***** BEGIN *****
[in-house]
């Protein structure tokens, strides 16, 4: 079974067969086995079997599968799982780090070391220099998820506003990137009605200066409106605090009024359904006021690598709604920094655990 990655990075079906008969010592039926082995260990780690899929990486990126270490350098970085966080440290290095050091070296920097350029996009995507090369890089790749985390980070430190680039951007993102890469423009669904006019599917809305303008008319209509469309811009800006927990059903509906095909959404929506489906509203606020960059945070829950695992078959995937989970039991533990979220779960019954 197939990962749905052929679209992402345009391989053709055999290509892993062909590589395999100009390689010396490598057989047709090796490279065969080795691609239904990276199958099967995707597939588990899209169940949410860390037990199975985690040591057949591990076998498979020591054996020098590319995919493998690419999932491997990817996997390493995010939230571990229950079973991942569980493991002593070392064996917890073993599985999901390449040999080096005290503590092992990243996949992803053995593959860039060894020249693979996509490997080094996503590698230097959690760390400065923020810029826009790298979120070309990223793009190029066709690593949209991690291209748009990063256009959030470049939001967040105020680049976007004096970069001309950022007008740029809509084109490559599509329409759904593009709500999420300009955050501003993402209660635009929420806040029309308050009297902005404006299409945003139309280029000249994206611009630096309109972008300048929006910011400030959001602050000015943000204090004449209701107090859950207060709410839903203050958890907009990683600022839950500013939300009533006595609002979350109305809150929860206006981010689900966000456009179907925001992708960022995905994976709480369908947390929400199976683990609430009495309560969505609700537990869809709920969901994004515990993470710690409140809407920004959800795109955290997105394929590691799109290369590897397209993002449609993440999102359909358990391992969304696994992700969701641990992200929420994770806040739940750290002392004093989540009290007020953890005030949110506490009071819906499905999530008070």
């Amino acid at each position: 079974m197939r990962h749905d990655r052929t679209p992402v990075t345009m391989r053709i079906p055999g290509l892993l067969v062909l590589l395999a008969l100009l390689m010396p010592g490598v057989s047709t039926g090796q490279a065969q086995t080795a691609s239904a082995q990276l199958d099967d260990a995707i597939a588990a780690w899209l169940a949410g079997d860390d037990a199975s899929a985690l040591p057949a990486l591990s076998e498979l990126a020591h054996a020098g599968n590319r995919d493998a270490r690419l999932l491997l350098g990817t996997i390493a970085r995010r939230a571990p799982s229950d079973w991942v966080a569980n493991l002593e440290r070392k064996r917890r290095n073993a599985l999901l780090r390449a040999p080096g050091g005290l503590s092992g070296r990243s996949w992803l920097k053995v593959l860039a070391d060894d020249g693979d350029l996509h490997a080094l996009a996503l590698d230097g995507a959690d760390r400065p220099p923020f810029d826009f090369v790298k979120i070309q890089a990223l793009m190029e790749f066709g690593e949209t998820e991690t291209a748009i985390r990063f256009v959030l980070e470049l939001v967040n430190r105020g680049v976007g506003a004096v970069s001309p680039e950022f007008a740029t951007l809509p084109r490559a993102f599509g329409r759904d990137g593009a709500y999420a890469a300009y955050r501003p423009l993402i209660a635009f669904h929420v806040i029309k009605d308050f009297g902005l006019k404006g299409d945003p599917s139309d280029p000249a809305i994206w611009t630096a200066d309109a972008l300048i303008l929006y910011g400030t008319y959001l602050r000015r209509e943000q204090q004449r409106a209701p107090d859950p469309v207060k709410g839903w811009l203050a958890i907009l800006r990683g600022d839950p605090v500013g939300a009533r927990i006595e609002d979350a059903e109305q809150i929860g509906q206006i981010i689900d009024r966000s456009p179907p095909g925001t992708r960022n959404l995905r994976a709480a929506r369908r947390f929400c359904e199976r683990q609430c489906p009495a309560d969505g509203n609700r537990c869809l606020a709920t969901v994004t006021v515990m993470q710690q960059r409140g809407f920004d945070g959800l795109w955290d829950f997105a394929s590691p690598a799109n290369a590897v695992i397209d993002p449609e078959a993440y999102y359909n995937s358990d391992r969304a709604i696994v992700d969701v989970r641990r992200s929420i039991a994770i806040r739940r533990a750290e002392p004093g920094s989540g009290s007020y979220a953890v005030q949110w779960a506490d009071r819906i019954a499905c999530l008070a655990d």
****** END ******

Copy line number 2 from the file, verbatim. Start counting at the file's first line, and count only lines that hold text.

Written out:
């Protein structure tokens, strides 16, 4: 079974067969086995079997599968799982780090070391220099998820506003990137009605200066409106605090009024359904006021690598709604920094655990 990655990075079906008969010592039926082995260990780690899929990486990126270490350098970085966080440290290095050091070296920097350029996009995507090369890089790749985390980070430190680039951007993102890469423009669904006019599917809305303008008319209509469309811009800006927990059903509906095909959404929506489906509203606020960059945070829950695992078959995937989970039991533990979220779960019954 197939990962749905052929679209992402345009391989053709055999290509892993062909590589395999100009390689010396490598057989047709090796490279065969080795691609239904990276199958099967995707597939588990899209169940949410860390037990199975985690040591057949591990076998498979020591054996020098590319995919493998690419999932491997990817996997390493995010939230571990229950079973991942569980493991002593070392064996917890073993599985999901390449040999080096005290503590092992990243996949992803053995593959860039060894020249693979996509490997080094996503590698230097959690760390400065923020810029826009790298979120070309990223793009190029066709690593949209991690291209748009990063256009959030470049939001967040105020680049976007004096970069001309950022007008740029809509084109490559599509329409759904593009709500999420300009955050501003993402209660635009929420806040029309308050009297902005404006299409945003139309280029000249994206611009630096309109972008300048929006910011400030959001602050000015943000204090004449209701107090859950207060709410839903203050958890907009990683600022839950500013939300009533006595609002979350109305809150929860206006981010689900966000456009179907925001992708960022995905994976709480369908947390929400199976683990609430009495309560969505609700537990869809709920969901994004515990993470710690409140809407920004959800795109955290997105394929590691799109290369590897397209993002449609993440999102359909358990391992969304696994992700969701641990992200929420994770806040739940750290002392004093989540009290007020953890005030949110506490009071819906499905999530008070």